Friday (my birthday) while I was at work I saw an email from the CheeseWife™ pointing me to a beer and cheese pairing at Stone Brewing so I tweeted about it and posted something on Facebook for anyone near the San Diego area.  I headed home, thinking that it would be a good night to have some of my Gruyere cheese with a Stone Sublimely Self-Righteous Ale.  My iPhone ringer was set to vibrate-only as it usually is for a day of work.  When I got home the CheeseWife™ made a point of asking about my phone ringer and had me set it to ring.  She also called it to test the ringer.  She then suggested that I have a beer because she needed to work on my present in the bedroom and don’t come in until she could complete the work.

I settled in with a Self-Righteous Ale and sat down to pet little Libby who had jumped into my lap.  After a while the CheeseWife™ came in and asked if I had heard what she was doing, to which I told her no.  She seemed relieved and started chatting about her book that she is working on.  She also presented me with a bag containing four big bottles of Stone ale.  Presently my iPhone rang and I saw an unfamiliar number with a California area code.

I answered the call and Greg Koch from Stone Brewing introduced himself and wished me a happy birthday.  Greg is co-founder and CEO of Stone Brewing.  This event was really pleasantly weird!  Greg was charming and down-to-earth.  He asked if I was drinking one of his beers and said that he had heard that I was one of their biggest fans.  As he was talking I had a brief mental flash about the tweet and the Facebook posting but didn’t think he could get my cell number from those, then it hit me about some of the CheeseWife’s™ slightly odd behavior.  She had called Stone and, over the phone, talked her way to the head of marketing and told them about me and asked if someone well-placed in Stone would call to wish me a Happy Birthday.  I told Greg that someday I would send him one of my homemade cheeses and he seemed really interested.  He made me promise to follow through on that as he is a big fan of cheese.  All in all it was a very nice call and something that will stick with me for a long time.  I have a rather nice looking cheese aging now that should be ready in a couple of weeks.  I will probably send a chunk to Greg along with a nice thank you card.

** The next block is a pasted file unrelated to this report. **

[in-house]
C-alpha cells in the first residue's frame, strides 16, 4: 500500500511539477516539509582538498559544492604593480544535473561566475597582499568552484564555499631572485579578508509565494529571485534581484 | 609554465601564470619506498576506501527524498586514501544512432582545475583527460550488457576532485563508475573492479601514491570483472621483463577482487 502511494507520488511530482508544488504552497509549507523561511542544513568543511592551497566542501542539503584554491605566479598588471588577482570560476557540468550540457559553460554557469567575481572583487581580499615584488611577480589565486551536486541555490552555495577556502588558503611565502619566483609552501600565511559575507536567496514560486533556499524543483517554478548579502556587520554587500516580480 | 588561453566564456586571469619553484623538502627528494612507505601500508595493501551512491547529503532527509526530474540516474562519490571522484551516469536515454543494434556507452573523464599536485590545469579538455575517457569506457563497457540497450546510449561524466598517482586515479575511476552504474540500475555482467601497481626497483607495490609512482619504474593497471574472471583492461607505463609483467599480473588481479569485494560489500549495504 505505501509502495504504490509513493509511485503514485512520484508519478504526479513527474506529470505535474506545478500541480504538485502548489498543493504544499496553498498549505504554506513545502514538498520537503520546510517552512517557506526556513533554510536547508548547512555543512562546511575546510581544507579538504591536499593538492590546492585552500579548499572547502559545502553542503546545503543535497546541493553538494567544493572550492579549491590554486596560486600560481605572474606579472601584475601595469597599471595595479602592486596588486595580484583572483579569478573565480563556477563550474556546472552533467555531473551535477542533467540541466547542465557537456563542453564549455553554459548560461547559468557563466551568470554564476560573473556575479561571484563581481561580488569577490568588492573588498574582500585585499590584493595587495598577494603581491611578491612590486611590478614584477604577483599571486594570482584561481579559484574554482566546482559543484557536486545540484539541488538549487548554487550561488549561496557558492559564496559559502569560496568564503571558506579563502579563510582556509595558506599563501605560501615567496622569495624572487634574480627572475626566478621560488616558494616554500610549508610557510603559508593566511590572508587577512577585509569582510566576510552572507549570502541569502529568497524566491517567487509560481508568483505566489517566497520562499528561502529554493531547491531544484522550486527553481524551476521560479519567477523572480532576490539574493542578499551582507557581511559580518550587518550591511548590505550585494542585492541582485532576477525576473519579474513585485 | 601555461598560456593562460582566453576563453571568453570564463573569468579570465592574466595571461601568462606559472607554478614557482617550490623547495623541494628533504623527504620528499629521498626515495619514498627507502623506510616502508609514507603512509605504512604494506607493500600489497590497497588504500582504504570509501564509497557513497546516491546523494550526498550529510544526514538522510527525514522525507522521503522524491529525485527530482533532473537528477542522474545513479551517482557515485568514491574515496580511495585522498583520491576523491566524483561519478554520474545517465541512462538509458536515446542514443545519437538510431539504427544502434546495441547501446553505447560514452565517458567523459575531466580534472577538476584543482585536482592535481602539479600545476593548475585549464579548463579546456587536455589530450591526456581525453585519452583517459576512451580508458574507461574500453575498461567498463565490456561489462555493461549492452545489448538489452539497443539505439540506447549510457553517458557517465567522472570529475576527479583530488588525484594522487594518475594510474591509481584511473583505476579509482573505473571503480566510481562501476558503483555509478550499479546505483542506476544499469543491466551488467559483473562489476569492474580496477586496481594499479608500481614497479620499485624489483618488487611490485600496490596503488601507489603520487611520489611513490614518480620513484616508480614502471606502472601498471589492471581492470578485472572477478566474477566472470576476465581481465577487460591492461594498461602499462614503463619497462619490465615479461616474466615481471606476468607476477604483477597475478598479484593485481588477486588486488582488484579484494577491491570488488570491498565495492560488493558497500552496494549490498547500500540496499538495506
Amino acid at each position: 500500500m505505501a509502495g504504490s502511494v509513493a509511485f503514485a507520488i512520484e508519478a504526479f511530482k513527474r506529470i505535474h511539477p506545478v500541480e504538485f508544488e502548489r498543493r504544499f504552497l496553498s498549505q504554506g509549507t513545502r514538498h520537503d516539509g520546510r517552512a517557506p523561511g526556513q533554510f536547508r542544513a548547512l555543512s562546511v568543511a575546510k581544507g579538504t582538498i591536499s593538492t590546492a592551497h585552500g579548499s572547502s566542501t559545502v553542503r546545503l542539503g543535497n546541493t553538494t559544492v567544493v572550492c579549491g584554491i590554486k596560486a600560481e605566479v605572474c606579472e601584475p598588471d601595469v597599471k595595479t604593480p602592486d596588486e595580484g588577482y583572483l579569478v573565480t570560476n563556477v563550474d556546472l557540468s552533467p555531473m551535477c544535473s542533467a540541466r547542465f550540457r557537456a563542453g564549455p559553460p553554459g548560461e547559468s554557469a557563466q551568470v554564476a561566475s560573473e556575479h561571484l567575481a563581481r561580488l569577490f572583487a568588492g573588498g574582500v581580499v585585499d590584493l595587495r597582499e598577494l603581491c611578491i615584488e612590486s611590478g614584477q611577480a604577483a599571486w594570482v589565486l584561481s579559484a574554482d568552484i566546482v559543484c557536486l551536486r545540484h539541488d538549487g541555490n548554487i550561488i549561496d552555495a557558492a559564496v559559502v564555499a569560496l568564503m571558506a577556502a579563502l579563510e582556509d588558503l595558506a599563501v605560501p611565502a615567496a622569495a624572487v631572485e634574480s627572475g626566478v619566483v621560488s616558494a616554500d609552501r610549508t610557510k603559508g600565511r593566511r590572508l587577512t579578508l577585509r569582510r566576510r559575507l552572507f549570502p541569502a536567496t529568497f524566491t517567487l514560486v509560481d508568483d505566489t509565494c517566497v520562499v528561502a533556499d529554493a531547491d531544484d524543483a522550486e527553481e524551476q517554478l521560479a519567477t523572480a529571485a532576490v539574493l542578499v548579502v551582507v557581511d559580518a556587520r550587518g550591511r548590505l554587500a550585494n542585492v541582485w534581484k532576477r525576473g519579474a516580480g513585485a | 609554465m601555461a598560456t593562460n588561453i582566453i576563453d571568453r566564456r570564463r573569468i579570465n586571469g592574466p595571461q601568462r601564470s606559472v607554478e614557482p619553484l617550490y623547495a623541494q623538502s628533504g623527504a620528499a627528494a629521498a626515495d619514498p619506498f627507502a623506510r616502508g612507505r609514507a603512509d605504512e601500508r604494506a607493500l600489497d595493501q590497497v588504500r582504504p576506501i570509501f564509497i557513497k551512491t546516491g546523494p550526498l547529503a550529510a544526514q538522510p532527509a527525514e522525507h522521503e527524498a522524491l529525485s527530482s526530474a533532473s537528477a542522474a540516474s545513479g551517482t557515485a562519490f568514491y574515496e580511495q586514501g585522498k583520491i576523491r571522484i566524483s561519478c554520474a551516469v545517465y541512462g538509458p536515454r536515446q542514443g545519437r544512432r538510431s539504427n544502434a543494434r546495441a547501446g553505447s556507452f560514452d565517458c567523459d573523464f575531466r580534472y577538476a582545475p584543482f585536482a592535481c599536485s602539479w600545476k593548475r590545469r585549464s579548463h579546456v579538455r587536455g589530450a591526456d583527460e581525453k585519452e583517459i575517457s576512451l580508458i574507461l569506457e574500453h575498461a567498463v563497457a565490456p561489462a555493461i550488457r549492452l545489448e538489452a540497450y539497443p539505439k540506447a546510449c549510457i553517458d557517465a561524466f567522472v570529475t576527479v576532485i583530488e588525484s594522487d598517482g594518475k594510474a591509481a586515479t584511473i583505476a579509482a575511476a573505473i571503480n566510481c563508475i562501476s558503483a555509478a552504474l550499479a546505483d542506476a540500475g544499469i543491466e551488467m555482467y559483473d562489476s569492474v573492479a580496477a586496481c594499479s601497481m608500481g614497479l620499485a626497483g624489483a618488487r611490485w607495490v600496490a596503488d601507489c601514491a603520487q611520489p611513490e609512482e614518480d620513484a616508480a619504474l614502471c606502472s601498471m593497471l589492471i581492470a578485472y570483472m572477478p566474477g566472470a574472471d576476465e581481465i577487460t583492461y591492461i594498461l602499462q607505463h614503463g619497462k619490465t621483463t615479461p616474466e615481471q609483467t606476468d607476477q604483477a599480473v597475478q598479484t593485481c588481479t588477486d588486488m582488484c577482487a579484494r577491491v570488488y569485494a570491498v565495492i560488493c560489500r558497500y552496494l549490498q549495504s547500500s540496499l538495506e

Seriously, I do not intend to make her jump through hoops to come up with really creative ideas.  However, the CheeseWife™ does not cook, so baking me a cookie is not in the cards.  She is remarkably creative and will talk to anyone about just about anything.  She says that next year she will try to get Max McCalman, of Artisanal Cheese to call me.  I believe that she will!

Update: In the interest of full disclosure I will note that while I am an enthusiastic adopted Texan, I was born at Sharp Memorial Hospital in San Diego, graduated high school in Fallbrook and went for one year to Palomar College; all of these a short drive from Escondido where Stone brews their various ales.  My father was a Marine and I only lived in California for about two years and four months total.  I have not been to Stone’s brewery nor am I connected to their fine establishment in any way other than as an extremely happy customer.

Update to the update: Oops, big miss!  The CheeseWife™ and I married on the beach in Del Mar about 11 years ago.  Also a short drive from Escondido.

Jan. 2012 22

Texas Cheese Celebration Video

The CheeseWife™ is having fun with her video editing software and HDTV camera. She has posted a video from the celebration at Dallas’s Celebration Restaurant for award-winning Texas cheese makers.   I blogged about my own article about this event here.